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Don M. Powers

Don M. Powers

Electrical Engineering
Class of 1959, BS

Don Powers knew he wanted to be an electrical engineer from an early age. “My father was an electrical repairman of mining equipment in the mines,” Mr. Powers says of his rural Southwest Virginia upbringing. “He was always talking about it and working with it and interested in it, and I guess it rubbed off on me. When I decided I had to go to college to get an education that was the foremost thing in my mind.”

After a stint in the military, Mr. Powers opted for Virginia Tech. Where some people can point to a mentor or a professor setting them on one life path or another, Mr. Powers well may owe his career to a magazine article in an electrical engineering student magazine. The article was on the use of binary numbers in computers.

Intrigued, Mr. Powers wanted to learn more about this then-burgeoning science. A professor directed young Powers to a Virginia Tech electrical engineering alumnus who had a “very good job” at a company called IBM. “I was told, ‘Why don’t you write him,’ and ask for a summer job, and I did,” Mr. Powers says.

The summer job led to a full job in Poughkeepsie, New York, after his own 1959 graduation. At IBM – the computing giant once known as International Business Machines – Mr. Powers helped grow the firm into one of the world’s technology giants during a 28-year career. “Those were the glory years,” Mr. Powers says. “That was one of the most exciting industries in the business when it was forming and growing and becoming what it is to today.”

Mr. Powers’ resume reads as a near-history of IBM’s powerful run in large mainframe computing. The change to mainframe computers was revolutionary. His first assignment was for the National Security Agency, on a mainframe that was powered by thousands of transistors and employed magnetic core memory. The room that housed the machine and the peripheral equipment was the size of a football field, with a raised floor to hide the cable connections and conduct the flow of cooled air to remove the heat. The equivalent collective computing power of that machine can be found on a single desktop today.

During his career, he was involved in the design and development of System 360 and System 370. Later he served as product manager for the Model 308X series. He was the manager of the IBM Kingston Development Laboratory, developing software and hardwarefor large computer mainframes when IBM offered an inviting retirement program.

In 1987, Mr. Powers took advantage of an offer, and retired from IBM. But he didn’t retire. Instead he moved from Poughkeepsie, New York, to Minneapolis, Minnesota, and took a position at Control Data Corp. as vice-president of development and research. After a few years of redirecting the computer group, it was decided that the subsidiary parts were more financially viable and profitable than the whole. Mr. Powers was tasked with running another unit, Empros Systems International, which built transmission control systems for power companies. There, Mr. Powers increased new orders from $40 million to $100 million in 1991, and increased profit margins fivefold. Two years later, the firm sold to Siemens, and Powers retired for good.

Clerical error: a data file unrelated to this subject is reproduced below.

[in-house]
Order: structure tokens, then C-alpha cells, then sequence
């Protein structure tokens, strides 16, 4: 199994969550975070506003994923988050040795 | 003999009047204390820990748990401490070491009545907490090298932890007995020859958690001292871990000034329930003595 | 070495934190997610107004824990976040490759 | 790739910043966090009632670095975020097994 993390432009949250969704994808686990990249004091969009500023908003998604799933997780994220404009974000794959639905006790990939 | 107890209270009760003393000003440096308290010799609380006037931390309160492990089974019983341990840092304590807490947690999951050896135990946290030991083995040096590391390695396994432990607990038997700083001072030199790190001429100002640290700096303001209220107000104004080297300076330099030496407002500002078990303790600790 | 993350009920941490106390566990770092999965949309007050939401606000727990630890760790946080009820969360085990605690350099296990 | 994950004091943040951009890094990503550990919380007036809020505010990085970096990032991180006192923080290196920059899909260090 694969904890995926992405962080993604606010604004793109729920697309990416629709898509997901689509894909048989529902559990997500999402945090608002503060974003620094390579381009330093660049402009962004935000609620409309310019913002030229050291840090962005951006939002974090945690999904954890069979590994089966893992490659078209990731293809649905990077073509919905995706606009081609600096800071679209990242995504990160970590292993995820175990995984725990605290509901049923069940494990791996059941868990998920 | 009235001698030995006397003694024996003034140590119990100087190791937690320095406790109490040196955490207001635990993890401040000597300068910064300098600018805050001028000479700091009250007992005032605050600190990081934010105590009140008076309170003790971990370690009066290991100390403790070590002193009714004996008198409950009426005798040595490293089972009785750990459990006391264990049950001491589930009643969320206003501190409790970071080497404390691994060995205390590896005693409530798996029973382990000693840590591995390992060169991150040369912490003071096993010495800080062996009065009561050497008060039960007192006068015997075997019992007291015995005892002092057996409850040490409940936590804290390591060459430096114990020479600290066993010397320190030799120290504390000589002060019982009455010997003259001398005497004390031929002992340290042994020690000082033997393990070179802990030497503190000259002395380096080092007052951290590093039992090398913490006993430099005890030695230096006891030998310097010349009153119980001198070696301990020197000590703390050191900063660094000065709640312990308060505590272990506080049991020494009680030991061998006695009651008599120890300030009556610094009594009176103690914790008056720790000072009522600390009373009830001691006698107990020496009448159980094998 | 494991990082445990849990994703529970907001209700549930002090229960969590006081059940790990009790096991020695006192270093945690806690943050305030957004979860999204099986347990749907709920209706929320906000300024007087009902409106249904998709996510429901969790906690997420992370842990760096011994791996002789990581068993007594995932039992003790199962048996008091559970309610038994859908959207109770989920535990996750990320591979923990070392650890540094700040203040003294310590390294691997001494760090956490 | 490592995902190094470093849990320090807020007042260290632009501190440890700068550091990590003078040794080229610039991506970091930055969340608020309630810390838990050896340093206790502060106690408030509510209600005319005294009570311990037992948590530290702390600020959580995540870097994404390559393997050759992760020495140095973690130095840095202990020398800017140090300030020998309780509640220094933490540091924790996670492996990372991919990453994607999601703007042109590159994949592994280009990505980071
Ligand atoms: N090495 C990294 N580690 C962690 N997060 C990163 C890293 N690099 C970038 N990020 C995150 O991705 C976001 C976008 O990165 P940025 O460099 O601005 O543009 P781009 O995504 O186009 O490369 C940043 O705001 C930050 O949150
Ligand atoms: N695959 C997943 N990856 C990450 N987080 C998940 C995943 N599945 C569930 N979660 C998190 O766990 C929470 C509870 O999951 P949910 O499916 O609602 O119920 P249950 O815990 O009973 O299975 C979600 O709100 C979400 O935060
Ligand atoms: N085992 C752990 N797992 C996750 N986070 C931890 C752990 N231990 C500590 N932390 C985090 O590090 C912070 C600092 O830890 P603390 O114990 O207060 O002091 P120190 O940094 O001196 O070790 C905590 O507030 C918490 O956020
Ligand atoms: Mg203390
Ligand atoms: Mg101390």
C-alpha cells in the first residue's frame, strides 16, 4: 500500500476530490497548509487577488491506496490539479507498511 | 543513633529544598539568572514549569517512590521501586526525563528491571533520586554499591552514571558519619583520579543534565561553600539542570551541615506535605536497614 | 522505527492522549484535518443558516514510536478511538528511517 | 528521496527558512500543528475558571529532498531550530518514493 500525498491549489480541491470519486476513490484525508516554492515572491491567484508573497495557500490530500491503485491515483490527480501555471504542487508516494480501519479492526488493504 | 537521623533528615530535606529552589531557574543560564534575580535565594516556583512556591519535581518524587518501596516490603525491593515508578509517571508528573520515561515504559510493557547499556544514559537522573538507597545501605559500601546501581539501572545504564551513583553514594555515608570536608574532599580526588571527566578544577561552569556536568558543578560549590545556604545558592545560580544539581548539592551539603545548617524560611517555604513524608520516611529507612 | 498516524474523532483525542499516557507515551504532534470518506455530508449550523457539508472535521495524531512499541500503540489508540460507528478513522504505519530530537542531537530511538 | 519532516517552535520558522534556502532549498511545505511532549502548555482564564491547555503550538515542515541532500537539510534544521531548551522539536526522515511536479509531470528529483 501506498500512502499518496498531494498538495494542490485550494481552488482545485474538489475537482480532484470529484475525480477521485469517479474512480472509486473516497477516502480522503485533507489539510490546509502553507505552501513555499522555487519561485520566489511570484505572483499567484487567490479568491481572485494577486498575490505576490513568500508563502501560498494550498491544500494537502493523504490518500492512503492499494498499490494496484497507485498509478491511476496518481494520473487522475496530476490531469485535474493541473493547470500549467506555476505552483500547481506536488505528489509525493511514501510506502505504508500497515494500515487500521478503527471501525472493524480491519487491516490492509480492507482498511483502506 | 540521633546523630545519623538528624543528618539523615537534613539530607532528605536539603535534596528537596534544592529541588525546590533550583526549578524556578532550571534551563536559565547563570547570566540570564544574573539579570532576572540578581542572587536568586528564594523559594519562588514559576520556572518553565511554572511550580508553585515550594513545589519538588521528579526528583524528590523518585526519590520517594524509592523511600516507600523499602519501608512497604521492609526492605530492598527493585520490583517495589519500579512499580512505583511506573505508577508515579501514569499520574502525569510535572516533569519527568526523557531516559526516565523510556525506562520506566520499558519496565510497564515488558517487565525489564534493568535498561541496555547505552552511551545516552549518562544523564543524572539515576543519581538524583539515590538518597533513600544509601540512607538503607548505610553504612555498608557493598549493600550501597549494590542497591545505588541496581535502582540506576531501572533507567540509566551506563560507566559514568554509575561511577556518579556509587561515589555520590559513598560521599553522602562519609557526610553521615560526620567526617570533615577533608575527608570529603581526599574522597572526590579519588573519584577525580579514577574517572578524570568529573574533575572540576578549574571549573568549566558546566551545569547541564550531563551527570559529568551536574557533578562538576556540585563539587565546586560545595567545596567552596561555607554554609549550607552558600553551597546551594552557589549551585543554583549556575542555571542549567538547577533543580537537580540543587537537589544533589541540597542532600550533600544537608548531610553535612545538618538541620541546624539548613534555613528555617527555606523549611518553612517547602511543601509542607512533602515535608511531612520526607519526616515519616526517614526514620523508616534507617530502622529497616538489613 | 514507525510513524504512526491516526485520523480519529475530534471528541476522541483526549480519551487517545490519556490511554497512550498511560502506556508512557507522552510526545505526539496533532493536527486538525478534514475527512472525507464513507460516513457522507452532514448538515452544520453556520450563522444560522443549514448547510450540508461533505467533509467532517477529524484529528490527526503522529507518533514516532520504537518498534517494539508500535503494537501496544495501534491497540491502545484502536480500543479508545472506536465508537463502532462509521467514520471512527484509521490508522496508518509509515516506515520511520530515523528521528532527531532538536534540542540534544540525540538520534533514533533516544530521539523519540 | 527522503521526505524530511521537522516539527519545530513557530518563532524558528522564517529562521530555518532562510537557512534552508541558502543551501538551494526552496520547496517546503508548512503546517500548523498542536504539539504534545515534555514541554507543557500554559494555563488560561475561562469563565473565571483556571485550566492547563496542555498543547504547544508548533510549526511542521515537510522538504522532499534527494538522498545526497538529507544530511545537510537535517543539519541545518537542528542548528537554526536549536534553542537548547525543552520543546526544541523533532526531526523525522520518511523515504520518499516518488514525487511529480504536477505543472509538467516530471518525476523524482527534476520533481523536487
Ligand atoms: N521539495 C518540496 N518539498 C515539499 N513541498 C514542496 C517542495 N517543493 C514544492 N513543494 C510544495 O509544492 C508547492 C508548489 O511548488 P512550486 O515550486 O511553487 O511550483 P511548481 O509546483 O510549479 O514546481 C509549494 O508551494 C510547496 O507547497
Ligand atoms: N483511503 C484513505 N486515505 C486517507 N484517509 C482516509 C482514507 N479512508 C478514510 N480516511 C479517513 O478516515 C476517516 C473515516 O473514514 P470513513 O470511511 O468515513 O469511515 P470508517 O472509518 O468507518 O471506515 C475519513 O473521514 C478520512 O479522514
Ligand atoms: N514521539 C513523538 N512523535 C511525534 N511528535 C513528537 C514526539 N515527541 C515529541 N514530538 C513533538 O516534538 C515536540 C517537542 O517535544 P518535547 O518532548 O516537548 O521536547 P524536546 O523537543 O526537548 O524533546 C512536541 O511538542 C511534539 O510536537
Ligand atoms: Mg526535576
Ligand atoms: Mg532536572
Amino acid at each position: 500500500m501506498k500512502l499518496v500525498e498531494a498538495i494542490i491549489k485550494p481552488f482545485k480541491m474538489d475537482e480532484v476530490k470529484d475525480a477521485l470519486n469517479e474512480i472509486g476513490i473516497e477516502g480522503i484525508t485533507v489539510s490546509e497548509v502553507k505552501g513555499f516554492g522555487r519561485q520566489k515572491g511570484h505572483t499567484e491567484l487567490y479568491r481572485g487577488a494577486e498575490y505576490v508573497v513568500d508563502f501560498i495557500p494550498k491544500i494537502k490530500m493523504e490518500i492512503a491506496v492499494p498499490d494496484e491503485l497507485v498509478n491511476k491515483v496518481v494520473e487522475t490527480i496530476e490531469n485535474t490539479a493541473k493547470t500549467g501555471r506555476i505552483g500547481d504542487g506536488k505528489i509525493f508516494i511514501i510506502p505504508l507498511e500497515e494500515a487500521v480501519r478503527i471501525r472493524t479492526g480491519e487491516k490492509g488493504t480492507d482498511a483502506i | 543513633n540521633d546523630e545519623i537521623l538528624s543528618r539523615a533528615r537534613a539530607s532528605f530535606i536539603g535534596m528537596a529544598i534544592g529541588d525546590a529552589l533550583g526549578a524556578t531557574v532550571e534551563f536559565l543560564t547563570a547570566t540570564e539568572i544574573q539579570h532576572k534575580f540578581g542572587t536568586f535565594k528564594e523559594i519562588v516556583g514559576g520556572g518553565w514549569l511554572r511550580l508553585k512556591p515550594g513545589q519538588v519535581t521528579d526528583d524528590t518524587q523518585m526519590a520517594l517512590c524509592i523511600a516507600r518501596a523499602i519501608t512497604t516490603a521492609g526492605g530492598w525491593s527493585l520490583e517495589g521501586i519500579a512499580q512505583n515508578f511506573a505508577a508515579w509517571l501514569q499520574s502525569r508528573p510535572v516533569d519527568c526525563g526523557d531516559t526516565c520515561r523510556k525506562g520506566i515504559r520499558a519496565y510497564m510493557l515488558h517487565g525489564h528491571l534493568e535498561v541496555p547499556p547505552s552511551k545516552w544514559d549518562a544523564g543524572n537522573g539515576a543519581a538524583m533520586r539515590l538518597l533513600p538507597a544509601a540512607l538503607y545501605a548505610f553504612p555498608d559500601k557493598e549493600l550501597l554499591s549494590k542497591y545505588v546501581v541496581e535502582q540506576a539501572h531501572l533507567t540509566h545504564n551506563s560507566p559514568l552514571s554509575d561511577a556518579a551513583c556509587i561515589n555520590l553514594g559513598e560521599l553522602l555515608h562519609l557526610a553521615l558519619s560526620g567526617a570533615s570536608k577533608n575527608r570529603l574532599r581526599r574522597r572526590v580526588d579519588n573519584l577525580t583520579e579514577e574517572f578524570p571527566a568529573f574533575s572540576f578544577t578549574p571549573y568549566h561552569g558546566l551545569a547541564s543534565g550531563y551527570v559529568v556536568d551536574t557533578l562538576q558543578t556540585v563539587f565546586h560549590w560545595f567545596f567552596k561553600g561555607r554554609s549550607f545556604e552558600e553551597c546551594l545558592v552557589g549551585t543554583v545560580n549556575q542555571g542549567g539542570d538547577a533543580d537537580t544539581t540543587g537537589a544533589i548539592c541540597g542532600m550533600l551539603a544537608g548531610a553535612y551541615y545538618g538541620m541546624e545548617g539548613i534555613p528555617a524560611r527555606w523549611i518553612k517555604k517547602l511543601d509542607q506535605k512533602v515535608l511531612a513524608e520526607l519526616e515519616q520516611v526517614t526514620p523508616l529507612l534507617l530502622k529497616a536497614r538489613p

His impact on the computer engineering field remains strong. Patents and research he pioneered in the early 1970s are still referenced in research papers as recently as 2004. He also served four years each on the advisory boards of the Virginia Tech Electrical and Computer Engineering Department and the College of Engineering. Those in the field still point to his successes.

“His resume is shockingly, shockingly powerful. He was basically at the tipping point of powerful computer electronics,” says Jim George Jr., a fellow Virginia Tech alumnus and Academy initiate who spent his career at Motorola. Mr. George adds that his colleague’s work helped grow IBM to the technology powerhouse it is today. “They have never given that up. They’ve always remained a leader.” F. William Stephenson, former head of the Virginia Tech Electrical and Computer Engineering Department and once dean of the College of Engineering, adds: “He really doesn’t talk much about his achievements which, quite frankly, are astounding.”

For his part, Mr. Powers puts his successes on the shoulders of a higher power. “Looking back, I see the Lord was directing me on a certain path.” He adds that those small actions – reading a magazine, writing a letter, taking a summer job – all happened for a reason, “planned by God.” Now retired in Lynchburg, Virginia, Mr.Powers demonstrates his faith through active participation in his church.

He also remains hooked on computers. He has owned a desktop computer continuously since 1983. “I use Photoshop on it. I also spend a fair amount of time on the Internet. I keep finances on it, play games on it,” he says. He also reads articles in such publications as Wired on the latest computer technology breakthroughs. Knowing how far the computer field has come, he continues to be amazed at the advancements.

Class of: 1959
Year Inducted into Academy: 2011